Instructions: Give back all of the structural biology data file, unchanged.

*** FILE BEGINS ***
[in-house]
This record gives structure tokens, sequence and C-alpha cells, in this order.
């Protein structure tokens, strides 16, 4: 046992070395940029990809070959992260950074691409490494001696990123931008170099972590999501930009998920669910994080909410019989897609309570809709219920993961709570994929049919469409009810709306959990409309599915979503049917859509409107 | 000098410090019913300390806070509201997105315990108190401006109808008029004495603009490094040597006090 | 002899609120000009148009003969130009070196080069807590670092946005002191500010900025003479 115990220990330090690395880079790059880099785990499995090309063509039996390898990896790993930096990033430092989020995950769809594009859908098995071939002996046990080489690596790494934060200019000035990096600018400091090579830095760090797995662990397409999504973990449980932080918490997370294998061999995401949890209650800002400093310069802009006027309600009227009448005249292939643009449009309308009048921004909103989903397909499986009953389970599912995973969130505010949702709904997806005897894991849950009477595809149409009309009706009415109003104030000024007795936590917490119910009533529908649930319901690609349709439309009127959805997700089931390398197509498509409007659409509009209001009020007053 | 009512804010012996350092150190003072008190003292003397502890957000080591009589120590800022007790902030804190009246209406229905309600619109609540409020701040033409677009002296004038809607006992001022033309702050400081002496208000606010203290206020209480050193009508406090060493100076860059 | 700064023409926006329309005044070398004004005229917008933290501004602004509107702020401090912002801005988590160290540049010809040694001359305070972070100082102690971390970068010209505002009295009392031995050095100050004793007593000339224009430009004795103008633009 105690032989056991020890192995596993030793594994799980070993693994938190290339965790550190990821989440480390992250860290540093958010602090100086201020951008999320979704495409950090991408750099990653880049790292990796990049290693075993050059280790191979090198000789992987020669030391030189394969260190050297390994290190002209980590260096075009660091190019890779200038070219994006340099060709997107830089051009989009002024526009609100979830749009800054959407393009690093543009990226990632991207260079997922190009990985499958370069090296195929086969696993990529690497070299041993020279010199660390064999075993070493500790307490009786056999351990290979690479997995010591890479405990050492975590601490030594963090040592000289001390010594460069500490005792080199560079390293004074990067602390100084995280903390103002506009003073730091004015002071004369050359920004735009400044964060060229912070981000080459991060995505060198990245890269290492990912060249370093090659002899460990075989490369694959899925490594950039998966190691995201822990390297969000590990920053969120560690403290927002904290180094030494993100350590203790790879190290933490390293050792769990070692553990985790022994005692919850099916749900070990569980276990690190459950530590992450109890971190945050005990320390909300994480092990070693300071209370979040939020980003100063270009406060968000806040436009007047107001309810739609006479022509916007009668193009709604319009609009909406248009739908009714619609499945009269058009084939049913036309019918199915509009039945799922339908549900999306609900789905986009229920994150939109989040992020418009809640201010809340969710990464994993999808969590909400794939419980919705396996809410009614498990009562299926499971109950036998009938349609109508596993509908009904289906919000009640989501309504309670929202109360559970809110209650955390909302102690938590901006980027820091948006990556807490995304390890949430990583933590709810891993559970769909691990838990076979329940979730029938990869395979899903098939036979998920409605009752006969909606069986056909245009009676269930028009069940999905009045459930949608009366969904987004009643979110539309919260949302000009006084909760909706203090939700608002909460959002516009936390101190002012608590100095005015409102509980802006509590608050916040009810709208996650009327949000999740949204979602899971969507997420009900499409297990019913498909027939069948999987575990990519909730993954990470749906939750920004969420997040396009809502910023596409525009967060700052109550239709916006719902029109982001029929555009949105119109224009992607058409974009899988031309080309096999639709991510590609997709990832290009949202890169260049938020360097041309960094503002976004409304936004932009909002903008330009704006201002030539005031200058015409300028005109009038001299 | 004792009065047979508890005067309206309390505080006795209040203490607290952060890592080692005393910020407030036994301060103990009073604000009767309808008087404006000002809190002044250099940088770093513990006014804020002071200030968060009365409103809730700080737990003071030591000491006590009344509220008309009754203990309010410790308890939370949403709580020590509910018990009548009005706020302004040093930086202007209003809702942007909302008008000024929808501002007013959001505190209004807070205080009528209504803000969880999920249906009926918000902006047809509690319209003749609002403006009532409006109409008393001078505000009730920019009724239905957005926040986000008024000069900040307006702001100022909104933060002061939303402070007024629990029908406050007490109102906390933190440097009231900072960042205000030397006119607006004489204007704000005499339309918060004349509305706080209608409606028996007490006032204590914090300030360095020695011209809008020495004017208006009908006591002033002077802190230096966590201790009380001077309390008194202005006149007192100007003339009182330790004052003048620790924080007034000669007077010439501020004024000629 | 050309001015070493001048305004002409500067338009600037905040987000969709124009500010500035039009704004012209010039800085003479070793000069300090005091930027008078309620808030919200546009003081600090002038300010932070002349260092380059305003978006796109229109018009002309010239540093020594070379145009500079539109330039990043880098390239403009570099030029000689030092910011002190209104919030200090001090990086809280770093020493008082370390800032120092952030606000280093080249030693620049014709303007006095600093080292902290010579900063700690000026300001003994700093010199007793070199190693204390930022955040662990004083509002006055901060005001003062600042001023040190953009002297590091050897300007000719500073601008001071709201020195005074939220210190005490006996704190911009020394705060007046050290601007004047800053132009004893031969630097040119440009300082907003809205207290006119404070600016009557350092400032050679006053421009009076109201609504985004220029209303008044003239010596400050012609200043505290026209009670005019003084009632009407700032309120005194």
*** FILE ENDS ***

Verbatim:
[in-house]
This record gives structure tokens, sequence and C-alpha cells, in this order.
């Protein structure tokens, strides 16, 4: 046992070395940029990809070959992260950074691409490494001696990123931008170099972590999501930009998920669910994080909410019989897609309570809709219920993961709570994929049919469409009810709306959990409309599915979503049917859509409107 | 000098410090019913300390806070509201997105315990108190401006109808008029004495603009490094040597006090 | 002899609120000009148009003969130009070196080069807590670092946005002191500010900025003479 115990220990330090690395880079790059880099785990499995090309063509039996390898990896790993930096990033430092989020995950769809594009859908098995071939002996046990080489690596790494934060200019000035990096600018400091090579830095760090797995662990397409999504973990449980932080918490997370294998061999995401949890209650800002400093310069802009006027309600009227009448005249292939643009449009309308009048921004909103989903397909499986009953389970599912995973969130505010949702709904997806005897894991849950009477595809149409009309009706009415109003104030000024007795936590917490119910009533529908649930319901690609349709439309009127959805997700089931390398197509498509409007659409509009209001009020007053 | 009512804010012996350092150190003072008190003292003397502890957000080591009589120590800022007790902030804190009246209406229905309600619109609540409020701040033409677009002296004038809607006992001022033309702050400081002496208000606010203290206020209480050193009508406090060493100076860059 | 700064023409926006329309005044070398004004005229917008933290501004602004509107702020401090912002801005988590160290540049010809040694001359305070972070100082102690971390970068010209505002009295009392031995050095100050004793007593000339224009430009004795103008633009 105690032989056991020890192995596993030793594994799980070993693994938190290339965790550190990821989440480390992250860290540093958010602090100086201020951008999320979704495409950090991408750099990653880049790292990796990049290693075993050059280790191979090198000789992987020669030391030189394969260190050297390994290190002209980590260096075009660091190019890779200038070219994006340099060709997107830089051009989009002024526009609100979830749009800054959407393009690093543009990226990632991207260079997922190009990985499958370069090296195929086969696993990529690497070299041993020279010199660390064999075993070493500790307490009786056999351990290979690479997995010591890479405990050492975590601490030594963090040592000289001390010594460069500490005792080199560079390293004074990067602390100084995280903390103002506009003073730091004015002071004369050359920004735009400044964060060229912070981000080459991060995505060198990245890269290492990912060249370093090659002899460990075989490369694959899925490594950039998966190691995201822990390297969000590990920053969120560690403290927002904290180094030494993100350590203790790879190290933490390293050792769990070692553990985790022994005692919850099916749900070990569980276990690190459950530590992450109890971190945050005990320390909300994480092990070693300071209370979040939020980003100063270009406060968000806040436009007047107001309810739609006479022509916007009668193009709604319009609009909406248009739908009714619609499945009269058009084939049913036309019918199915509009039945799922339908549900999306609900789905986009229920994150939109989040992020418009809640201010809340969710990464994993999808969590909400794939419980919705396996809410009614498990009562299926499971109950036998009938349609109508596993509908009904289906919000009640989501309504309670929202109360559970809110209650955390909302102690938590901006980027820091948006990556807490995304390890949430990583933590709810891993559970769909691990838990076979329940979730029938990869395979899903098939036979998920409605009752006969909606069986056909245009009676269930028009069940999905009045459930949608009366969904987004009643979110539309919260949302000009006084909760909706203090939700608002909460959002516009936390101190002012608590100095005015409102509980802006509590608050916040009810709208996650009327949000999740949204979602899971969507997420009900499409297990019913498909027939069948999987575990990519909730993954990470749906939750920004969420997040396009809502910023596409525009967060700052109550239709916006719902029109982001029929555009949105119109224009992607058409974009899988031309080309096999639709991510590609997709990832290009949202890169260049938020360097041309960094503002976004409304936004932009909002903008330009704006201002030539005031200058015409300028005109009038001299 | 004792009065047979508890005067309206309390505080006795209040203490607290952060890592080692005393910020407030036994301060103990009073604000009767309808008087404006000002809190002044250099940088770093513990006014804020002071200030968060009365409103809730700080737990003071030591000491006590009344509220008309009754203990309010410790308890939370949403709580020590509910018990009548009005706020302004040093930086202007209003809702942007909302008008000024929808501002007013959001505190209004807070205080009528209504803000969880999920249906009926918000902006047809509690319209003749609002403006009532409006109409008393001078505000009730920019009724239905957005926040986000008024000069900040307006702001100022909104933060002061939303402070007024629990029908406050007490109102906390933190440097009231900072960042205000030397006119607006004489204007704000005499339309918060004349509305706080209608409606028996007490006032204590914090300030360095020695011209809008020495004017208006009908006591002033002077802190230096966590201790009380001077309390008194202005006149007192100007003339009182330790004052003048620790924080007034000669007077010439501020004024000629 | 050309001015070493001048305004002409500067338009600037905040987000969709124009500010500035039009704004012209010039800085003479070793000069300090005091930027008078309620808030919200546009003081600090002038300010932070002349260092380059305003978006796109229109018009002309010239540093020594070379145009500079539109330039990043880098390239403009570099030029000689030092910011002190209104919030200090001090990086809280770093020493008082370390800032120092952030606000280093080249030693620049014709303007006095600093080292902290010579900063700690000026300001003994700093010199007793070199190693204390930022955040662990004083509002006055901060005001003062600042001023040190953009002297590091050897300007000719500073601008001071709201020195005074939220210190005490006996704190911009020394705060007046050290601007004047800053132009004893031969630097040119440009300082907003809205207290006119404070600016009557350092400032050679006053421009009076109201609504985004220029209303008044003239010596400050012609200043505290026209009670005019003084009632009407700032309120005194």